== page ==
9 cos 9 9 cot 9 sin 9 A₁ acute angle adjacent altitude angle are given base celestial sphere characteristic circle colog cologarithm cosē cosine Cyclically difference distance divided equal Exercise Find the angle Find the area Find the logarithm find the number Find the values following by logarithms formulas Hence hour-angle hypotenuse included angle isosceles triangle law of cosines law of sines log cot log sin 20 longitude mantissa Napier's Rules natural functions negative number corresponding number whose logarithm opposite angles perpendicular plane polar triangle positive Quadrant radian radius Relation right spherical triangle right triangle sides and angles sin 9 cos sin b sin sinē solution solved spherical excess spherical triangle subtract tables tanē tanc tangent three angles three sides Trigonometry Whence
Page 50 - THE MACMILLAN COMPANY, 66 FIFTH AVENUE, NEW YORK. This book should be returned to the Library on or before the last date stamped below. A fine of five cents a day is incurred by retaining it beyond the specified time. Please return promptly.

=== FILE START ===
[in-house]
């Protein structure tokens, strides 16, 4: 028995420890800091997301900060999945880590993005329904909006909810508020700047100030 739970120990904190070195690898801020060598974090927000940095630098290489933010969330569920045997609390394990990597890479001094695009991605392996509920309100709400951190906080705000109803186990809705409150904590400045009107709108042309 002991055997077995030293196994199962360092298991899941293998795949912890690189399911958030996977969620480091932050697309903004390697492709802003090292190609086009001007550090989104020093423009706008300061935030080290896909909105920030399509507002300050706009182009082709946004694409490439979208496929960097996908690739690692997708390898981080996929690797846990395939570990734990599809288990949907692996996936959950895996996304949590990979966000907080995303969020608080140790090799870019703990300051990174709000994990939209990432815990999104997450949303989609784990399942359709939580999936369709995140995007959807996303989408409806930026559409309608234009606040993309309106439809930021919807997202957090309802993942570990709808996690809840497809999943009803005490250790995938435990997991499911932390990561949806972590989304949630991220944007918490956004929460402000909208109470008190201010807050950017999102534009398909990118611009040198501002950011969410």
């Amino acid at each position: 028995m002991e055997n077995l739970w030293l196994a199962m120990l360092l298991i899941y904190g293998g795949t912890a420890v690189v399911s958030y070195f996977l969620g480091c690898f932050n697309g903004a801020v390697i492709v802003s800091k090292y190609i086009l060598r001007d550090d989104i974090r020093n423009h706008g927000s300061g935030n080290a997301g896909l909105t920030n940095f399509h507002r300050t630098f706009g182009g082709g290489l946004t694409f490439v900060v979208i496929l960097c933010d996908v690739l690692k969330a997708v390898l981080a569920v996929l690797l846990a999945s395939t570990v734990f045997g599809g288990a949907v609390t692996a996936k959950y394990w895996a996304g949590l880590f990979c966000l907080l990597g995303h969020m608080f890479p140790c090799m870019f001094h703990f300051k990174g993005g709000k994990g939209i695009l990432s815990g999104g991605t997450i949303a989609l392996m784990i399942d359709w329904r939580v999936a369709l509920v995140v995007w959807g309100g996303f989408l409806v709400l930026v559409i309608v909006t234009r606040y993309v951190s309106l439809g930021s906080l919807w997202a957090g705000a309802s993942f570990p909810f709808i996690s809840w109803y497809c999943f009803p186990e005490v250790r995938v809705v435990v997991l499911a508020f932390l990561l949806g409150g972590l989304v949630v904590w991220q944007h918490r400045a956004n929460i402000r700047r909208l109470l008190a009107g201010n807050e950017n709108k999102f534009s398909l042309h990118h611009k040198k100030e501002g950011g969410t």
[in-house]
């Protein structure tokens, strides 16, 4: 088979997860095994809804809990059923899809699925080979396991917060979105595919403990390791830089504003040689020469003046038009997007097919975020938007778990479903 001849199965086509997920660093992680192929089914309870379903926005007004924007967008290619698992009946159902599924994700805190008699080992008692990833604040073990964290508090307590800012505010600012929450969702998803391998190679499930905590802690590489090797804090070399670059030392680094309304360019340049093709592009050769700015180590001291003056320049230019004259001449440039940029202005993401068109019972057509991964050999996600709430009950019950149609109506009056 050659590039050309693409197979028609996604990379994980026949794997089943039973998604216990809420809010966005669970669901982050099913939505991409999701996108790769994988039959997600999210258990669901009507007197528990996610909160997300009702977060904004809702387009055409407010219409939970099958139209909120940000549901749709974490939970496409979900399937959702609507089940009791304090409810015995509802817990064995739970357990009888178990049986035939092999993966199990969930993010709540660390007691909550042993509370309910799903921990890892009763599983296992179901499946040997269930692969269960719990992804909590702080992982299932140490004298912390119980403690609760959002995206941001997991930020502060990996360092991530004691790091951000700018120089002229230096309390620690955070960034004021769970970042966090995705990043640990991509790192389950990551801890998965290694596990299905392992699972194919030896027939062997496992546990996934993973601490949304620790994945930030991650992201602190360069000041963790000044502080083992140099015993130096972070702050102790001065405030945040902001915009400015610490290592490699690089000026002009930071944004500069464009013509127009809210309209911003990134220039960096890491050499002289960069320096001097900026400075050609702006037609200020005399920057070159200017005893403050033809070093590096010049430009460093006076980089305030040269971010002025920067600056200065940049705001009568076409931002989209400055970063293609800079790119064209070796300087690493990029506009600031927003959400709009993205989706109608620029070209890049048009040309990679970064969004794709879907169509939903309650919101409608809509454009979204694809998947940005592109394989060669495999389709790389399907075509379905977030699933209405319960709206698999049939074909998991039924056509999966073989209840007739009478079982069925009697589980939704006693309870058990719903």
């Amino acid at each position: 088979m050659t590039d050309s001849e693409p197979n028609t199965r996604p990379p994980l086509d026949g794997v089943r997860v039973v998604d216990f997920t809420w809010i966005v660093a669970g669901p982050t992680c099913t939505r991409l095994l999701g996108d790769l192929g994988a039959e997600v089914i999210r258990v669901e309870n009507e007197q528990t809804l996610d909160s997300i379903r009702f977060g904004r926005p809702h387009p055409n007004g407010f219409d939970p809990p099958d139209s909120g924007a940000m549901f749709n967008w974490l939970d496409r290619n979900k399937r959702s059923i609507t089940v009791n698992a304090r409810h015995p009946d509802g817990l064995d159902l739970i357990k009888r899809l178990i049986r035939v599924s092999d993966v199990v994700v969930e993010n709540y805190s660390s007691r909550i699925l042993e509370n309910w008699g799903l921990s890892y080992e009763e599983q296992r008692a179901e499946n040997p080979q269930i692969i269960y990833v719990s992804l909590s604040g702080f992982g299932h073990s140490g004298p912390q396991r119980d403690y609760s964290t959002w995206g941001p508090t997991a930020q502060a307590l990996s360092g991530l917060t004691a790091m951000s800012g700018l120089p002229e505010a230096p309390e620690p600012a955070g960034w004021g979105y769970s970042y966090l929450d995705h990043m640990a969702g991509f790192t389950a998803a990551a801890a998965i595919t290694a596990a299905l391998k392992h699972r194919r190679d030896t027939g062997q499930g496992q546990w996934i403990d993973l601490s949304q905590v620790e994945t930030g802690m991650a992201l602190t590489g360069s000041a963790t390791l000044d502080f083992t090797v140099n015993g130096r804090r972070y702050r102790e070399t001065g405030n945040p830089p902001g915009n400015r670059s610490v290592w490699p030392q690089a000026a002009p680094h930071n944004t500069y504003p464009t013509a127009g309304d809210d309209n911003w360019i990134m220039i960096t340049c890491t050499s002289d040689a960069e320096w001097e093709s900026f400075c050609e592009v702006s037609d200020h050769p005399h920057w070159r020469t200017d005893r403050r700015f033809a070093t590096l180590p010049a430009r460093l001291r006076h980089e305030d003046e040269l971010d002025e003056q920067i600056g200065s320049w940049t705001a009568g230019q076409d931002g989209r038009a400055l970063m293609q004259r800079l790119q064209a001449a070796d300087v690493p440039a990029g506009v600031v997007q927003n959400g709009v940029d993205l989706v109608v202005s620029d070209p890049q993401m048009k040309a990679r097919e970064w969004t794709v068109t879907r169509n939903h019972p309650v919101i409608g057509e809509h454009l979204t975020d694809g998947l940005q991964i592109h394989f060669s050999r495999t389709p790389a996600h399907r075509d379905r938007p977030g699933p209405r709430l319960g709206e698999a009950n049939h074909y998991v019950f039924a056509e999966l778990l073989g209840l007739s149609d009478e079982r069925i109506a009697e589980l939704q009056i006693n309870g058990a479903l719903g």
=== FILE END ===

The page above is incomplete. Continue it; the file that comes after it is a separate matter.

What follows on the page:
Page 8 - The logarithm of any power of a number is equal to the logarithm of the number multiplied by the exponent of the power.
Page 8 - The logarithm of a quotient is equal to the logarithm of the dividend minus the logarithm of the divisor.
Page 74 - The sum of the angles of a spherical triangle is greater than two and less than six right angles ; that is, greater than 180° and less than 540°.
Page 57 - In any triangle, the square of the side opposite an acute angle is equal to the sum of the squares of the other two sides, minus twice the product of one of these sides and the projection of the other side upon it.
Page 50 - It is the outcome of a long experience of school teaching, and so is a thoroughly practical book. All others that we have in our eye are the works of men who have had considerable experience with senior and junior students at the universities, but have had little if any acquaintance with the poor creatures who are just stumbling over the threshold of Algebra. . . . Buy or borrow the book for yourselves and judge, or write a better.
Page 7 - The logarithm of a product is equal to the sum of the logarithms of its factors.